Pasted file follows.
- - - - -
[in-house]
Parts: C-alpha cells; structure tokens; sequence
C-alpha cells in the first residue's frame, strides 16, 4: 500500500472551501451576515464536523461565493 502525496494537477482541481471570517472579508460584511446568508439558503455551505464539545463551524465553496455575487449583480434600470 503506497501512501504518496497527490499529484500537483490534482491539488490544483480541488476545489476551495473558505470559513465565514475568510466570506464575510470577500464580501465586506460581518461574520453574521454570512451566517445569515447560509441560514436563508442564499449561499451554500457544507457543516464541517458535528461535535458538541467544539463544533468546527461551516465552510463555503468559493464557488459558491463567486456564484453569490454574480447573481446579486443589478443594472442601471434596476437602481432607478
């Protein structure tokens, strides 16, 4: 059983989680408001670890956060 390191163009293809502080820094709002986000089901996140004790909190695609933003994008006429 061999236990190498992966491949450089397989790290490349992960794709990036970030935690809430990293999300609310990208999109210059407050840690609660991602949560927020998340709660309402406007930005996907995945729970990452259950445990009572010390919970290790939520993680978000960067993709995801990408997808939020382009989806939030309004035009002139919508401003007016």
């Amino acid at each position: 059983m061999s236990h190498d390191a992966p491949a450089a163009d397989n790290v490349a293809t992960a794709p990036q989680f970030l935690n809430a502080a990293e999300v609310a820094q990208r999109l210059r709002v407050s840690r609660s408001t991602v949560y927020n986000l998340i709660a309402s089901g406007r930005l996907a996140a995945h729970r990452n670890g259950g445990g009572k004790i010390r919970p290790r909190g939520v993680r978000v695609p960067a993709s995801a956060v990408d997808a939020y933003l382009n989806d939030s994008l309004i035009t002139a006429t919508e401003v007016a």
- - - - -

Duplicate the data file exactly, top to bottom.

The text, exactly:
[in-house]
Parts: C-alpha cells; structure tokens; sequence
C-alpha cells in the first residue's frame, strides 16, 4: 500500500472551501451576515464536523461565493 502525496494537477482541481471570517472579508460584511446568508439558503455551505464539545463551524465553496455575487449583480434600470 503506497501512501504518496497527490499529484500537483490534482491539488490544483480541488476545489476551495473558505470559513465565514475568510466570506464575510470577500464580501465586506460581518461574520453574521454570512451566517445569515447560509441560514436563508442564499449561499451554500457544507457543516464541517458535528461535535458538541467544539463544533468546527461551516465552510463555503468559493464557488459558491463567486456564484453569490454574480447573481446579486443589478443594472442601471434596476437602481432607478
């Protein structure tokens, strides 16, 4: 059983989680408001670890956060 390191163009293809502080820094709002986000089901996140004790909190695609933003994008006429 061999236990190498992966491949450089397989790290490349992960794709990036970030935690809430990293999300609310990208999109210059407050840690609660991602949560927020998340709660309402406007930005996907995945729970990452259950445990009572010390919970290790939520993680978000960067993709995801990408997808939020382009989806939030309004035009002139919508401003007016």
């Amino acid at each position: 059983m061999s236990h190498d390191a992966p491949a450089a163009d397989n790290v490349a293809t992960a794709p990036q989680f970030l935690n809430a502080a990293e999300v609310a820094q990208r999109l210059r709002v407050s840690r609660s408001t991602v949560y927020n986000l998340i709660a309402s089901g406007r930005l996907a996140a995945h729970r990452n670890g259950g445990g009572k004790i010390r919970p290790r909190g939520v993680r978000v695609p960067a993709s995801a956060v990408d997808a939020y933003l382009n989806d939030s994008l309004i035009t002139a006429t919508e401003v007016a």